• The graph theory book by Doug West is one of the most, if not the most, comprehensive text on general graph theory in the literature today. This book is bound to become a classic and is already a standard reference in other books/articles on graph theory. This graduate level text includes an excellent source of exercises and references. The text covers pretty much every topic of current interest in graph theory. It is mathematically rigorous and the title "Introduction to graph theory" should rather be just "Graph theory".

• The graph theory book by Frank Harary is the classic book on graph theory in general. Written by one of the current heavy-weight champions in graph theory, it is mathematically rigorous and includes all the classic topics of graph theory, except the most recent ones.

• The Art of computer programming treatise by Donald Knuth, consists (currently!) of three comprehensive volumes. These three books are probably the most referenced books in algorithms and computer science in general and are the professionals handbook. They are very well written, and are the most comprehensive and mathematically rigorous texts on algorithms that currently exits. Considered by many "the bible(s?) of fundamental algorithms". There is a good section on trees and tree-like data structures in Volume one.

The plan of the author is to write three more volumes (Volumes 4,5 and 6) if time permits (it has taken many decades for him to write the first three!) For additional information, you might want to check Donald's home page for various questions that you might have about these books.

• The book by Herbert Wilf is an excellent book on the use of generating functions in combinatorics and enumerations in graph theory. You can download the whole book (courtesy of Herbert and Academic Press!) from the mentioned website.

• the book by Riordan is a classic text on the use of generating functions in numerous counting problems, including enumerations of trees and various graphs. Despite its age (published in 1958) the book still serves as a frequent reference in the graph theory literature.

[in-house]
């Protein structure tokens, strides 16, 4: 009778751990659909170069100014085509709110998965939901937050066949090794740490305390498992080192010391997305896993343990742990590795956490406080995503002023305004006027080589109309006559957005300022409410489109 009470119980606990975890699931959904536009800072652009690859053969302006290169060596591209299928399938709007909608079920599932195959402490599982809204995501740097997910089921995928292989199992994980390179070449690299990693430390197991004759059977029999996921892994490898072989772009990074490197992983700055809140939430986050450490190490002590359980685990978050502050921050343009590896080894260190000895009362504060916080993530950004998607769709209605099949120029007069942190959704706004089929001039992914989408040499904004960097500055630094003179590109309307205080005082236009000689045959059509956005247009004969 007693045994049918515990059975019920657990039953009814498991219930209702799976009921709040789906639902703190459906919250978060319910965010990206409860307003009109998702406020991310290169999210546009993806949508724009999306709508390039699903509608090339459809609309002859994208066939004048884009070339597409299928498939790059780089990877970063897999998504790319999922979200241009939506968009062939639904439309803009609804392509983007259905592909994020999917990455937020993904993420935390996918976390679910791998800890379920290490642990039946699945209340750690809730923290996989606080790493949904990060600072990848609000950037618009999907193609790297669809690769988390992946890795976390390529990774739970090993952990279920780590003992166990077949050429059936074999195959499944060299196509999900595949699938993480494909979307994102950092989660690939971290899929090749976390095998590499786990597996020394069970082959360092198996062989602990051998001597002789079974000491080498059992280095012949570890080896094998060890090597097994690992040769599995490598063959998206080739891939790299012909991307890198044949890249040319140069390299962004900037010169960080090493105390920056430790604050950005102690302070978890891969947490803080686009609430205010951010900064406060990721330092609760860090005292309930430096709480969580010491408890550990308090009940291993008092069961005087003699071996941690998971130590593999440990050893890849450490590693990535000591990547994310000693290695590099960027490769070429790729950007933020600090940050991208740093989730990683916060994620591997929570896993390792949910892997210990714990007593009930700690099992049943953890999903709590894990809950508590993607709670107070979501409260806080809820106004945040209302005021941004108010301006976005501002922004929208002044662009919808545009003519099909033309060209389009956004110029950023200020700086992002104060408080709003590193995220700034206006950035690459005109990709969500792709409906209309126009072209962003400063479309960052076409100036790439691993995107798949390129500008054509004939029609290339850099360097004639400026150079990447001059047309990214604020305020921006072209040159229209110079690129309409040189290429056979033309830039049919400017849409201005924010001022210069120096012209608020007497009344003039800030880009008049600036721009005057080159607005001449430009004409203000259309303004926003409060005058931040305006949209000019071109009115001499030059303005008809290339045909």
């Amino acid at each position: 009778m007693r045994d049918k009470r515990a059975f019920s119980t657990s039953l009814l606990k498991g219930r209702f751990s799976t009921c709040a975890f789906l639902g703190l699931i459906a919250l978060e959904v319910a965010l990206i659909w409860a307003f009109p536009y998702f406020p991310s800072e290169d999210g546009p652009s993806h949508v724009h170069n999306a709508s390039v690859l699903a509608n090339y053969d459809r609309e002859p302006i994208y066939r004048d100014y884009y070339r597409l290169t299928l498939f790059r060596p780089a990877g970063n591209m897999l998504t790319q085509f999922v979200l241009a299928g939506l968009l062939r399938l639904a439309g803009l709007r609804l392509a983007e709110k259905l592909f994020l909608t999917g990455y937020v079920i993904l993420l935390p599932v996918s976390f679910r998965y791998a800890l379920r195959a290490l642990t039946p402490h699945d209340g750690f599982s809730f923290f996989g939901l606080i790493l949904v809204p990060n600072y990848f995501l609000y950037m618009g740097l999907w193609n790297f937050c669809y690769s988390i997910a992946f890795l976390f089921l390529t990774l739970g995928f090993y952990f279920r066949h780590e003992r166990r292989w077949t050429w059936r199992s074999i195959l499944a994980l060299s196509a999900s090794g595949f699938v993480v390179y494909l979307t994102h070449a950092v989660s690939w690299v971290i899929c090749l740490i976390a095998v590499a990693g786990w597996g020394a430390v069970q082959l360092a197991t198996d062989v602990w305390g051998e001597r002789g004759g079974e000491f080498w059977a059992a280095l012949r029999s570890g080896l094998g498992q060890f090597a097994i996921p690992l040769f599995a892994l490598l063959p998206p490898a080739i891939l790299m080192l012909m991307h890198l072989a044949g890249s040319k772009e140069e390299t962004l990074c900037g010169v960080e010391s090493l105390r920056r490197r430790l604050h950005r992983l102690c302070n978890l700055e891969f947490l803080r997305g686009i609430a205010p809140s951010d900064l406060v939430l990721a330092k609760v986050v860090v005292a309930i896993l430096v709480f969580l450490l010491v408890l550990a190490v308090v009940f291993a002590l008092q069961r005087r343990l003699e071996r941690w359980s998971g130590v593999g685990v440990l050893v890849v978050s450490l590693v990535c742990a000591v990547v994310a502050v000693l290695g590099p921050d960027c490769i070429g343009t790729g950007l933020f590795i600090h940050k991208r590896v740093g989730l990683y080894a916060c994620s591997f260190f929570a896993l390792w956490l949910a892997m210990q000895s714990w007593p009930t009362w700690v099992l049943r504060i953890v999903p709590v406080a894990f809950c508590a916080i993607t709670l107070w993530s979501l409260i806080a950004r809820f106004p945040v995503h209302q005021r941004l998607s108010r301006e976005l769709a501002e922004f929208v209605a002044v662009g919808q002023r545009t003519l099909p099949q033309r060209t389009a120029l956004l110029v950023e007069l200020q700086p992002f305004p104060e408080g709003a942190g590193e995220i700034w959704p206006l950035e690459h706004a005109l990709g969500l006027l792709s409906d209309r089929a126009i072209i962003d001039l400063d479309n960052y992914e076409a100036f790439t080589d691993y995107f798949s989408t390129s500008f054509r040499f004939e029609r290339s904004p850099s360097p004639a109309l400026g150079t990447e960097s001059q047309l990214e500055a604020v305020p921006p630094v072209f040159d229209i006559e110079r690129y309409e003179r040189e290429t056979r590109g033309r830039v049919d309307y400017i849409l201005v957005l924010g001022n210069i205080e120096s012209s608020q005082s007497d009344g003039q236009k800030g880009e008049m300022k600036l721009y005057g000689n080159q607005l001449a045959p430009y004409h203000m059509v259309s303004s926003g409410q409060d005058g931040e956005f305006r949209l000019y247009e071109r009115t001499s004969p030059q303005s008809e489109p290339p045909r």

• The Four-Color Theorem by Rudolf and Gerda Fritsch, is a well written and thorough account of the history of the Four-Color Theorem/Conjecture. It emphasizes the topological difficulty regarding planar graphs, something which is mostly ignored be many in combinatorics and discrete mathematics. Makes an interesting and enriching reading. It is a good idea to skip the proof toward the end of the text.

• The book by Trotter on partially ordered sets, is a comprehensive treatment, with an emphasis on order dimension of a poset. Although published in 1992, many open problems listed and discussed there are still unsolved. Contains a good list of references of related research results.

• The text book by Bernd Schroeder on partially ordered sets in general is a well written book, with a broader coverage than the above mentioned book by Trotter. This book covers more recent topics regarding posets and the underlying graphs of posets. It contains an excellent account of how posets related to topology and other branches of mathematics.

• The book Matching Theory by Lovasz and Plummer has an excellent collection of algorithms and theory on matchings, especially on matchings in bipartite graphs. It is, by many, considered the "bible of matchings and matching algorithms". This book is written by know heavy-weighters in graph theory. The book is out of print and is hard to get by, but there is a copy at the George Washington University library.